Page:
How Much More

Ask, and it will be given to you; seek, and you will find; knock, and it will be opened to you. For everyone who asks receives, and the one who seeks finds, and to the one who knocks it will be opened. Or which one of you, if his son asks him for bread, will give him a stone? Or if he asks for a fish, will give him a serpent? If you then, who are evil, know how to give good gifts to your children, how much more will your Father who is in heaven give good things to those who ask him! Matthew 7:7-11

Sometimes, when reading this passage, we have been taught to focus on the asking, seeking and knocking. We may have got the message that we need to ask with more insistence, seek with more persistence and knock and knock and knock because eventually, we will have demonstrated enough tenacity to deserve the reward of the door opening. We may have been told that the Greek can be translated ‘keep on asking, keep on seeking and keep on knocking’. That’s true. It can be. Or it can just simply be translated ‘ask, seek, knock’.

Persistence is important and so is deliberately pursuing God. Here, however, Jesus’ point is not persistence. He’s actually speaking against the religious spirit of the day. He’s talking against the ‘God is cold, distant and unpredictable’ mindset of the religious spirit. Most of our learning is caught, not taught. The gospels show us that so many of the teachers that were influential in Israel were cold, distant and unpredictable. So many seemed to resist the healing of Jesus because it was done on the ‘wrong’ day. That’s cold hearted. That’s the understanding about God that the people would have caught.

These words that Jesus spoke were dangerously alive. They had the power to awaken their hearers to the reality of a ‘different’ God. A ‘different’ God to the one which everyone had grown up believing in and had been taught about. These words came from the depths of the father’s heart. Jesus’ lifestyle verified this by revealing a Father who was close and cared – one who would heal whatever the day because he had compassion.

Jesus’ hearers would expect to ask, but most likely not to receive. If they did receive, it would, most likely, not be what they had hoped for. It would be something not so pleasant – not a fish, but a serpent. It is what everyone thought, was taught and was what they had caught. Perhaps they would say, ‘God is just not like that.’; ‘He’s not that kind.’; ‘He’s not that involved with our lives.’; ‘You just never know with God.’; ‘He’s not that good.’ Jesus was saying something different. He was saying, ‘If you ask something of Father, He’s predictable. He’s predictably, abundantly good.’ The emphasis is not on us asking but on God giving; not on the knocking, but on the opening. The punch line is in the last sentence. Most dads know how to give good things to their children, even though they are fallen and broken. If humanity can do that, in its broken state, how much more can a God who is not broken but beautifully, abundantly good.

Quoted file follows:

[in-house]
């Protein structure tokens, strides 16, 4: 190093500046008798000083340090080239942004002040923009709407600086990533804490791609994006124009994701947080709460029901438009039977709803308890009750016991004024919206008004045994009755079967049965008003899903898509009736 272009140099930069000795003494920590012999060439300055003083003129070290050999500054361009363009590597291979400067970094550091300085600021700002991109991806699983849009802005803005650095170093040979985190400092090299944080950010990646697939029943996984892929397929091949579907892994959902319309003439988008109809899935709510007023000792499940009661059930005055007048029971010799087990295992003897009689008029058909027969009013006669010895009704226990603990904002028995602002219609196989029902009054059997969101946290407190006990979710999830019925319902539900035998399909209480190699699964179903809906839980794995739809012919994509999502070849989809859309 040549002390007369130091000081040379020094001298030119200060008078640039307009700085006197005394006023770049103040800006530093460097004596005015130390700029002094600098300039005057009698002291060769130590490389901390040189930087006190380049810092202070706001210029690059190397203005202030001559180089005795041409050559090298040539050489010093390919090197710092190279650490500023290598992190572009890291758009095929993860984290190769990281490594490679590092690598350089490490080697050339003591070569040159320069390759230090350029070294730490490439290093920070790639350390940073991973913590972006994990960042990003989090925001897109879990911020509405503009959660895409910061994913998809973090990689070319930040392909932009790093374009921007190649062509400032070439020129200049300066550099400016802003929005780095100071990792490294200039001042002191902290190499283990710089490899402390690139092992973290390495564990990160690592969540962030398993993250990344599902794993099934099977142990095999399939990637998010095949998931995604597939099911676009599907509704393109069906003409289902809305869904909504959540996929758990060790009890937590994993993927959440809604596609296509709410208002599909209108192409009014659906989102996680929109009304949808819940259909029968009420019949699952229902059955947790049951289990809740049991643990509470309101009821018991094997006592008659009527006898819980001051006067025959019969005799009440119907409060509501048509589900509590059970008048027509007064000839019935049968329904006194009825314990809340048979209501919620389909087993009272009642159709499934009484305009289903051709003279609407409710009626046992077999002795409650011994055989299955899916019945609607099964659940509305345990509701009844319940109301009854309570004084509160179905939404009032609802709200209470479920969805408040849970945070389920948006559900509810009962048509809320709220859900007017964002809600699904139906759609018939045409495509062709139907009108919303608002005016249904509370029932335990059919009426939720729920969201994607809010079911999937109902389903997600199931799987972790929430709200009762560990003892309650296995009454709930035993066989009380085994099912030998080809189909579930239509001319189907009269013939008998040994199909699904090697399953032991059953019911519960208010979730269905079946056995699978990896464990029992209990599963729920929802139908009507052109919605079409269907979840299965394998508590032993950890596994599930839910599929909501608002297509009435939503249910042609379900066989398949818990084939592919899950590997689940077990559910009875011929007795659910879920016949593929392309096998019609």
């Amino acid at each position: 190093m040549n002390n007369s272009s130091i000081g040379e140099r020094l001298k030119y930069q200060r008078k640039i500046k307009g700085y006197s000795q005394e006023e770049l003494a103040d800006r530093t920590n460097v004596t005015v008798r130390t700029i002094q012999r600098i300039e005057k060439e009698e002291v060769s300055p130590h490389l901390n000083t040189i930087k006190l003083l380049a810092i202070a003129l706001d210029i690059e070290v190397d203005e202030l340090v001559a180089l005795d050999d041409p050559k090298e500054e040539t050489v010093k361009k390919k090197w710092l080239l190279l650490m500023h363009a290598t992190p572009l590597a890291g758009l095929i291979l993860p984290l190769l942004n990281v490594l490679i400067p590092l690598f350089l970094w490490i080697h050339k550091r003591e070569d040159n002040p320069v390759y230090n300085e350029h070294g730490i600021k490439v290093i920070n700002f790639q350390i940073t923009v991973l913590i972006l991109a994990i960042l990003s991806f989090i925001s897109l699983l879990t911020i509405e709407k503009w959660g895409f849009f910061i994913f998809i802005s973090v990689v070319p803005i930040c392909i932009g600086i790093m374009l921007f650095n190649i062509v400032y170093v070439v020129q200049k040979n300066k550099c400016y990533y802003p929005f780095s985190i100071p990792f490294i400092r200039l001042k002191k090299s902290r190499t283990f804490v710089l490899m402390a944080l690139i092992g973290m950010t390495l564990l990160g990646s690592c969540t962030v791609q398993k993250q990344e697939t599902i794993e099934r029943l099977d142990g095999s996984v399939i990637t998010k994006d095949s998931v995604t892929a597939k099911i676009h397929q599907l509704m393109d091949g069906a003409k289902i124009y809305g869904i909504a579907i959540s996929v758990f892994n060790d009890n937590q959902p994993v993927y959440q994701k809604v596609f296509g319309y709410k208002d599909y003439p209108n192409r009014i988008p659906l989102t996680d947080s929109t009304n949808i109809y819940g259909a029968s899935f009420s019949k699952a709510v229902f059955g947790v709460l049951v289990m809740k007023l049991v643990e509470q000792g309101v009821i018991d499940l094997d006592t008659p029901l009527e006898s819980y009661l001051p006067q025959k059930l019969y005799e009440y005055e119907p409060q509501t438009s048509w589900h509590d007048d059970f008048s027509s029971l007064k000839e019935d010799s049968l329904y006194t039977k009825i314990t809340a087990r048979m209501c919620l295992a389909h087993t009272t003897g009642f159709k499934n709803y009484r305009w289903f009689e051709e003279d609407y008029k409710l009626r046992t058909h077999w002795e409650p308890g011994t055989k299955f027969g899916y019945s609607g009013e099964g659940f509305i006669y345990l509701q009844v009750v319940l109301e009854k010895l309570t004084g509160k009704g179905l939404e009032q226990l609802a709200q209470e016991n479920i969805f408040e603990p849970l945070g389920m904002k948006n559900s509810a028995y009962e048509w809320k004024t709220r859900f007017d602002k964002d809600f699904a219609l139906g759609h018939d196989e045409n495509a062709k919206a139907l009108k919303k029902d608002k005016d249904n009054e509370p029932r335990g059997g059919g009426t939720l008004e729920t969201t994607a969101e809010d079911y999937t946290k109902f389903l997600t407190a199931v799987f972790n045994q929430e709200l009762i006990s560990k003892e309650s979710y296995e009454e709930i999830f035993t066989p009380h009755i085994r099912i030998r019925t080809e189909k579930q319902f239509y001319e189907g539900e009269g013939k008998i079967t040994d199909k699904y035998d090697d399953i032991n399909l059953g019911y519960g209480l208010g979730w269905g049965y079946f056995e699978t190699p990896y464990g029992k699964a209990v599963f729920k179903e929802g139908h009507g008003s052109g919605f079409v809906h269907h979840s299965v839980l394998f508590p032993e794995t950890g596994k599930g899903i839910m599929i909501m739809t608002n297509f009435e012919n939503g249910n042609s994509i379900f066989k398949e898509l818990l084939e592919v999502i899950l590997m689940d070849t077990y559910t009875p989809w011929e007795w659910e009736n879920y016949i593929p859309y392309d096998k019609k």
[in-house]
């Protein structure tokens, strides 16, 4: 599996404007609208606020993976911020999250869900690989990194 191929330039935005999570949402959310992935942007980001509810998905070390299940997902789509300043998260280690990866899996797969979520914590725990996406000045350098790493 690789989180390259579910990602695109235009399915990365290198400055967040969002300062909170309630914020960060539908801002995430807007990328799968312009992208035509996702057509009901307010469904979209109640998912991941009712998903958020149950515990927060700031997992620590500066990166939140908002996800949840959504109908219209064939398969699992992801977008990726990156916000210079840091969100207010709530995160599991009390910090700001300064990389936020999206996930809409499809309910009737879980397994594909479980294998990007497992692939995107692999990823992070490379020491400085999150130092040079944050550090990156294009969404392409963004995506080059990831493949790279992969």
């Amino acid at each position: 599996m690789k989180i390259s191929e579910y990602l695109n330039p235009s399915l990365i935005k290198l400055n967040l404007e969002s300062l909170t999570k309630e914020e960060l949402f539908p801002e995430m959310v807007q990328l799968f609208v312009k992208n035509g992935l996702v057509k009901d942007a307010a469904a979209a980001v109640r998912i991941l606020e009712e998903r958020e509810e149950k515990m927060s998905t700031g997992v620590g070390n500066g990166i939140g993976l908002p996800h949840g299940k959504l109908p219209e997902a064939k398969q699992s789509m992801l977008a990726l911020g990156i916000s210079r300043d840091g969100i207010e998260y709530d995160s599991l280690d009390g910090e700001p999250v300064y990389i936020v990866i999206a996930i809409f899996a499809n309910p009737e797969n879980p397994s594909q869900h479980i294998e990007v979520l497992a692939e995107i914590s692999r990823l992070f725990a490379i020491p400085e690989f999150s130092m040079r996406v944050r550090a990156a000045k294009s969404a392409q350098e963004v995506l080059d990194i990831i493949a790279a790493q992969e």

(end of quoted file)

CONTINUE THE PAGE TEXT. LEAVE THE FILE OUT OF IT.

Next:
He is such a good father it is not fair! He is a God of grace and favour. That means we cannot earn anything from him. We can stop trying and come like children, totally relying on His abundant goodness. In fact, our trying so often reveals that we don’t trust His goodness. That is a heart journey for most of us as we have such deep down resistance to freely given love. Deep down we feel we ought to earn things. If we have earned things we feel we have rights to have them. Deep down we feel we have to put right the things that we have done wrong. We have to be our own saviour. All of that internal resistance is actually in the way. We are projecting onto God that He is mean. Inside we stand distant from Him declaring what we think are our rights. That mindset is opposed to God.

Reality is that we are totally reliant on God’s goodness sustaining our lives every second of the day. We, so often, live as if that is not true. He is good, all the time, whether we know it or not. He truly makes it rain on the righteous and the unrighteous alike – and rain is a good thing in Palestine! We can come to him, childlike, dependant, with simplicity of heart, trusting in His goodness. When we do it is like we come home to rest, in his arms. Then the fruit of father smiling over our lives starts to break out through us without us even trying.

That is offensive to the mind that is nor renewed. It means that a five year old can run to daddy and experience his goodness in a way that someone who has spent a life time doing the right things just wouldn’t know was permissible. It means that a ninety year old can suddenly discover a childlike trust and joy that seems irresponsible to someone caught in what they think are the ‘heavy responsibilities’ of living for God.

It does not mean that we never experience hard things. On the contrary, if you live with that sort of childlike joy and peace, people can start to project their anger against life, the universe and God on you. That can add to the difficulties and needs that we all face in life. But the peace and joy inside grow as we trust more and more that He is good. It just won’t go away!

‘I am abundantly good and generous. I long to give so much goodness to you that you will feel overwhelmed. Ask me! Don’t ask expecting not to get anything, or to get something rotten. Trust in my extraordinary goodness!’

Go on, relearn the trust of a child! Come home so that He can be your Father – a good Father – much, much more. Invite Him into the issues of your heart, now – not as your religious, painful, duty – but because a good, abundant Dad never meant you to do life on your own and in your own strength.

‘…how much more will your Father who is in heaven give good things to those who ask him!’